Canada Place

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Canada Place
Canada Place
General information
TypeConvention center
Cruise ship terminal
Location999 Canada Place
Vancouver, British Columbia
V6C 3T4
Coordinates49°17′19″N 123°06′40″W / 49.288635°N 123.111119°W / 49.288635; -123.111119Coordinates: 49°17′19″N 123°06′40″W / 49.288635°N 123.111119°W / 49.288635; -123.111119
Current tenantsVancouver Convention Centre
Pan Pacific Vancouver Hotel
Vancouver World Trade Centre
Construction startedMarch 9, 1983
CompletedDecember 1985
OpenedMay 2, 1986
CostCA$400 million
Renovation costCA$21 million
OwnerPort Metro Vancouver
Height81.5 metres (267 ft)
Technical details
Floor count23
Design and construction
ArchitectEberhard Zeidler / Barry Downs
Architecture firmJoint Venture: Zeidler Roberts Partnership, MCMP & DA Architects + Planners
Renovating team
Renovating firmLedcor Group of Companies

Canada Place is a building situated on the Burrard Inlet waterfront of Vancouver, British Columbia, Canada. It is the home of the Vancouver Convention Centre, the Pan Pacific Vancouver Hotel, Vancouver's World Trade Centre, and the virtual flight ride FlyOver Canada.[4] The building's exterior is covered by fabric roofs resembling sails.[5] It is also the main cruise ship passenger terminal for the region, where cruises to Alaska originate. The building was designed by architects Zeidler Roberts Partnership in joint venture with Musson Cattell Mackey Partnership and DA Architects + Planners.

Canada Place can be reached via the SkyTrain line at the nearby Waterfront Station terminus or via West Cordova Street in Vancouver. The white sails of the building have made it a prominent landmark for the city, as well as drawing comparisons to the Sydney Opera House in Sydney, Australia and the Denver International Airport in Denver, Colorado.[citation needed]

The structure was expanded in 2001 to accommodate another cruise ship berth. In 2009/10, for the 2010 Winter Olympics, Canada Place served as the Main Press Centre.[6]


Panorama view of Canada Place's sails with the North Shore in the background.
Canada Place with Downtown Vancouver

Canada Place was built on the land which was originally the Canadian Pacific Railway's Pier B-C. Built in 1927, its primary purpose was to serve CPR and other shipping lines trading across the Pacific Ocean.[2]

In 1978 Federal, Provincial and Municipal governments commenced planning for development of convention, cruise ship and hotel facilities. Four years later, the Government of Canada created a crown corporation, Canada Harbour Place Corporation (known as Canada Place Corporation until 2012), to develop the Canada Place project on the Pier B-C site. Construction began when Queen Elizabeth II arrived on the Royal Yacht Britannia with Pierre Trudeau, Prime Minister of Canada and William R. Bennett, Premier of BC to initiate the first concrete pour.

During Expo 86, the Canada Pavilion at Canada Place was opened by Prince Charles and Brian Mulroney, Prime Minister of Canada. Among the largest and most elaborate pavilions presented by any nation at any World's Fair, the Canada Pavilion hosted more than 5 million visitors prior to the October 13, 1986 closing date.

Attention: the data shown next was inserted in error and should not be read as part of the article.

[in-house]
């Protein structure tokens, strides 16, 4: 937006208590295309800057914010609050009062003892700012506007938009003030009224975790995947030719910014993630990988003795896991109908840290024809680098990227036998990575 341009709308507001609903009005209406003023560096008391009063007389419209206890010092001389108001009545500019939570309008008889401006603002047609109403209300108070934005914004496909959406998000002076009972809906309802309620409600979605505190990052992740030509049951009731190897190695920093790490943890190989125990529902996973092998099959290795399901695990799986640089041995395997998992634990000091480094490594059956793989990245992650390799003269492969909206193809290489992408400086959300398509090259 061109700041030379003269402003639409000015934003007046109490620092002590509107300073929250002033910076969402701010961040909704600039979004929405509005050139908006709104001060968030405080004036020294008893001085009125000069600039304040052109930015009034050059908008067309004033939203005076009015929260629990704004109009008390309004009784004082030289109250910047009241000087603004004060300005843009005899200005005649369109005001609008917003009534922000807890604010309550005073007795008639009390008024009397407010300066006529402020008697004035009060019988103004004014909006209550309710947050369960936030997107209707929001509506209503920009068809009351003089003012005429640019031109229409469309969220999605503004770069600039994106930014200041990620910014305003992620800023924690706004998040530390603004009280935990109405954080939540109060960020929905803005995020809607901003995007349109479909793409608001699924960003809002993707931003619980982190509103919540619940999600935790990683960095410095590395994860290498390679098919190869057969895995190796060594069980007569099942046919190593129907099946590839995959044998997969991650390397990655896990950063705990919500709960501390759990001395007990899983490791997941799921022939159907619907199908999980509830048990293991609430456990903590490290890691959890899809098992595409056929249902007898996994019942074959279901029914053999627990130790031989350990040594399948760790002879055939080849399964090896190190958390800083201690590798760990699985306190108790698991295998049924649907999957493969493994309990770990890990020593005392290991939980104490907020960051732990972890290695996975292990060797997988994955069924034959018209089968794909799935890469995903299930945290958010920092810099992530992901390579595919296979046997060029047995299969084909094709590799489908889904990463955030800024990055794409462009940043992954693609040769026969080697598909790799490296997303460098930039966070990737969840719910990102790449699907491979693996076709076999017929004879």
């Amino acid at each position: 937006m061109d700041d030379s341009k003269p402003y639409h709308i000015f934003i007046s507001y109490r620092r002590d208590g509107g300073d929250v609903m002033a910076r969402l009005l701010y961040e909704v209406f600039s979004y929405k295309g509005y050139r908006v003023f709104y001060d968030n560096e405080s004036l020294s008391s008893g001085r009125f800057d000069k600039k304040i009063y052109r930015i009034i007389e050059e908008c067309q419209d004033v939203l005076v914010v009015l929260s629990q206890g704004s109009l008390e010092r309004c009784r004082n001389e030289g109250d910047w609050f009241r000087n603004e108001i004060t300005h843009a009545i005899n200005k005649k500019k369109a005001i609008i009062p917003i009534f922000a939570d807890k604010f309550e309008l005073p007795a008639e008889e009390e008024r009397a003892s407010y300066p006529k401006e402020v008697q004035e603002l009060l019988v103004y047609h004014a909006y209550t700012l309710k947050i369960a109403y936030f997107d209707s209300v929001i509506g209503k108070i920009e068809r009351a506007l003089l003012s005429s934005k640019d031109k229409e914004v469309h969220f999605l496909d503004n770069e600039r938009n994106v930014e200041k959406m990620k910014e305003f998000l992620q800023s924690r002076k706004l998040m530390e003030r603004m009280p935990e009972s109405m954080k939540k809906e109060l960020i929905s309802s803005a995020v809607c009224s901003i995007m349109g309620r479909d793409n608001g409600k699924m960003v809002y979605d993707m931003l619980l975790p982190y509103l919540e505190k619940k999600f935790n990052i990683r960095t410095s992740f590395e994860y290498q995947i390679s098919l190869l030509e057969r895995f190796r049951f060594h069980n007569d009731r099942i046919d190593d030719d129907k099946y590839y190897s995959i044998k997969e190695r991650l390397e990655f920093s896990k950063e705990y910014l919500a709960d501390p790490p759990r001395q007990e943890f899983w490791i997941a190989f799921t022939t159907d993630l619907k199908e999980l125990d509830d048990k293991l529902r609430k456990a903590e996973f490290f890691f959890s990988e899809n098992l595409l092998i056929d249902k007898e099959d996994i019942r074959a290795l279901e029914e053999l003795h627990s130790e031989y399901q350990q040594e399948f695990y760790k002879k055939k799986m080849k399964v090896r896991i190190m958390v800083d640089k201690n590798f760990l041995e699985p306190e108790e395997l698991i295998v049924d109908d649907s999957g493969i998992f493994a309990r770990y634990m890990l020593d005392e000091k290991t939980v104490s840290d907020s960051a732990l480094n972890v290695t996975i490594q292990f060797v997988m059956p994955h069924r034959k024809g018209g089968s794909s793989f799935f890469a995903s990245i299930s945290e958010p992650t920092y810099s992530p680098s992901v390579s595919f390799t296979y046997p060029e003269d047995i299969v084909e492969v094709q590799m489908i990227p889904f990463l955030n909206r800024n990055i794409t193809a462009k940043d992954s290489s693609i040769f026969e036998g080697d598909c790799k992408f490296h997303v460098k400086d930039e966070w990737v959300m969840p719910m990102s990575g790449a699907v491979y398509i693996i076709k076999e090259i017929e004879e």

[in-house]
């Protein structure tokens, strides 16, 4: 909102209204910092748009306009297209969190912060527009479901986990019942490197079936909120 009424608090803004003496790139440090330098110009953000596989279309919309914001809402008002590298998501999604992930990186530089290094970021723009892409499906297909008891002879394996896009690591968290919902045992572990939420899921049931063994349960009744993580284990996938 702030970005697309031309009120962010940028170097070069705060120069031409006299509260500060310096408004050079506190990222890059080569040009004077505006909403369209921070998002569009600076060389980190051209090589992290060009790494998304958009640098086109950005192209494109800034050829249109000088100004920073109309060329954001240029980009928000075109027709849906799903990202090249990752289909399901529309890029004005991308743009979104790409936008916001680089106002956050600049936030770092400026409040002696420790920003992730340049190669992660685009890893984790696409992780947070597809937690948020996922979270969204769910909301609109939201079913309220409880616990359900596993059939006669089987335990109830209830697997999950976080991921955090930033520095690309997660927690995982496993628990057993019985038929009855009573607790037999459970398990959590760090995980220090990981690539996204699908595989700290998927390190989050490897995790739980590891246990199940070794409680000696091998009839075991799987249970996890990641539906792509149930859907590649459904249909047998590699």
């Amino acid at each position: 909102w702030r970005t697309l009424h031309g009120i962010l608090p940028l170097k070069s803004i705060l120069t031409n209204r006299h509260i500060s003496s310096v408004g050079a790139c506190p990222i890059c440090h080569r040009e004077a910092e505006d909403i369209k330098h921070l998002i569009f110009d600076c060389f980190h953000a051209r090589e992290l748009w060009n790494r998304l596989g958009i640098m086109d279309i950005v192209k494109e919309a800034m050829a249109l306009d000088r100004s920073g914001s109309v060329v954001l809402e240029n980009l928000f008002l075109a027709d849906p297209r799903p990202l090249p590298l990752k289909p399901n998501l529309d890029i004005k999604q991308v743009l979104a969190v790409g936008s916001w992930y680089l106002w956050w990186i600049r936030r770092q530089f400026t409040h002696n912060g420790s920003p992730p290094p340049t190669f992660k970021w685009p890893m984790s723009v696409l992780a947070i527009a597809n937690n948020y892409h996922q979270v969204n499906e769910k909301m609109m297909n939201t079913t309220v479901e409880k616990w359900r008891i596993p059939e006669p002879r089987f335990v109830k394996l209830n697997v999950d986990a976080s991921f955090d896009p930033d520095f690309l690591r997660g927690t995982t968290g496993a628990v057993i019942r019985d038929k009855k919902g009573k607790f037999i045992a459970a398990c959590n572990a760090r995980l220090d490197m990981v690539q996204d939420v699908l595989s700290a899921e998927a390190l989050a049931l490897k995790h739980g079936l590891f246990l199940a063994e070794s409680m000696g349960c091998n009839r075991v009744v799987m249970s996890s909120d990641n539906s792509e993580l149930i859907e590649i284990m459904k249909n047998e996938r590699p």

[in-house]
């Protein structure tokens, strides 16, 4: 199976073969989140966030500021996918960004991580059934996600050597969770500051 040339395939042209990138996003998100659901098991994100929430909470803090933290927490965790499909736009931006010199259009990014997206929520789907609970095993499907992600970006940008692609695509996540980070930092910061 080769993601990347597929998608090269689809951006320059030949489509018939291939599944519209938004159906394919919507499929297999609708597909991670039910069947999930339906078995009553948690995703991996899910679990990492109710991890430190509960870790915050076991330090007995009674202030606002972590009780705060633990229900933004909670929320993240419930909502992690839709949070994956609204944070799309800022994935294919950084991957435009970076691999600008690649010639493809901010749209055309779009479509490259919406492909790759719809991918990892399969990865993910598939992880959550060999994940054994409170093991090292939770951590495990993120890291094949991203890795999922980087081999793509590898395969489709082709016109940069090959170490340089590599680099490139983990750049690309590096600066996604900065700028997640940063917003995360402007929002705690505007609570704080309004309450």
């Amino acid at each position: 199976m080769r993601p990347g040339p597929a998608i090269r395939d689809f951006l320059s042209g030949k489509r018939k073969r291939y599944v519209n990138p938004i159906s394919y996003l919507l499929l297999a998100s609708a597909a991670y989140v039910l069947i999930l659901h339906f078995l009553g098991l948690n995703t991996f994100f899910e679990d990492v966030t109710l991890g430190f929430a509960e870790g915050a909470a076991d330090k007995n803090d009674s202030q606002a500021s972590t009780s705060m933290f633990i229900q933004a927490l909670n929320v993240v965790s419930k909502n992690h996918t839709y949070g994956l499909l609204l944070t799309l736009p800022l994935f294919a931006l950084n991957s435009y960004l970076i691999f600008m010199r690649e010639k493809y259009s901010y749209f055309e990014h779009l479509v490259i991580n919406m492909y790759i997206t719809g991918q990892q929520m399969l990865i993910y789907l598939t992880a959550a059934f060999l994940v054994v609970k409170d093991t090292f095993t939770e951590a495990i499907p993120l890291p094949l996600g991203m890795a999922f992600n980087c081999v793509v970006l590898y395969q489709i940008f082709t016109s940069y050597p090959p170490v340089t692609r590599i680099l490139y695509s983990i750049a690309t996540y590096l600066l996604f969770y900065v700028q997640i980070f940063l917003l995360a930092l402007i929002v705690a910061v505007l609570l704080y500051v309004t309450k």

Canada Place Corporation (CPC), a Crown agent, continues to act as the coordinating landlord for Canada Place facilities.


Throughout the year many community events are held at and hosted by Canada Place.

Pan Pacific Vancouver[edit]

Pan Pacific Vancouver lobby
Canada Place, night view

The Pan Pacific Vancouver opened in January 1986 and has 503 rooms and suites, two restaurants, and a lounge.

The Hotel is operated by Pan Pacific Hotels and Resorts.

Heritage Horns[edit]

The North five of the ten Heritage Horns.
Touch play to hear horns

The Heritage Horns, formerly known as the 12 O'clock Horn, sound the first four notes of O Canada every day at noon and can be heard throughout Downtown Vancouver and beyond. The ten horns have five facing north and five facing east on the roof of the Pan Pacific hotel and have an output of 115 Decibels. They were the brainchild of Les Southwell[citation needed], designed and constructed by Robert Swanson for Canada's centennial 1967, and funded by BC Hydro. They were originally on the roof of the BC Hydro building (now The Electra) and were silent when the headquarters was converted to condominiums in the early 1990s. The horns started sounding again on November 8, 1994 after being acquired, refurbished, and relocated to Canada Place. Due to complaints, the timer was changed from mechanical to electrical soon after to make them accurate.[7] They sounded 26 times during the 2010 Olympics, once for each medal won by Canada. The first was at 7:30pm on February 13 for a silver won by Jennifer Heil.[8] The Heritage Horns were also sounding at 7:00 p.m. each evening from March 26 to April 16, 2020 in support of essential service workers across Canada.[9] Another notable time signal in the area is the 9 O'Clock Gun across the harbour in Stanley Park.

See also[edit]


  1. ^ "Our History". Canada Place Corporation. Archived from the original on 2011-07-16. Retrieved 2011-06-24.
  2. ^ a b "Canada Place". Pacific Northwest Architecture. Artefaqs Corporation. Archived from the original on 2012-03-13. Retrieved 2011-06-24.
  3. ^ "Federal stimulus fund to cover cost of Canada Place roof upgrade". The Vancouver Sun. CanWest. November 30, 2009. Archived from the original on January 23, 2011. Retrieved 2011-06-24.
  4. ^ "FlyOver Canada | Canada Place". 2 October 2015.
  5. ^ Pound, Richard W. (2005). 'Fitzhenry and Whiteside Book of Canadian Facts and Dates'. Fitzhenry and Whiteside.
  6. ^ "Highlights of the week". International Olympic Committee. January 15, 2010. Retrieved 2011-06-24.
  7. ^ Heritage Horns Archived 2013-04-03 at the Wayback Machine. Retrieved on 2014-04-12.
  9. ^ "Heritage Horns | Canada Place". 2 October 2015.

External links[edit]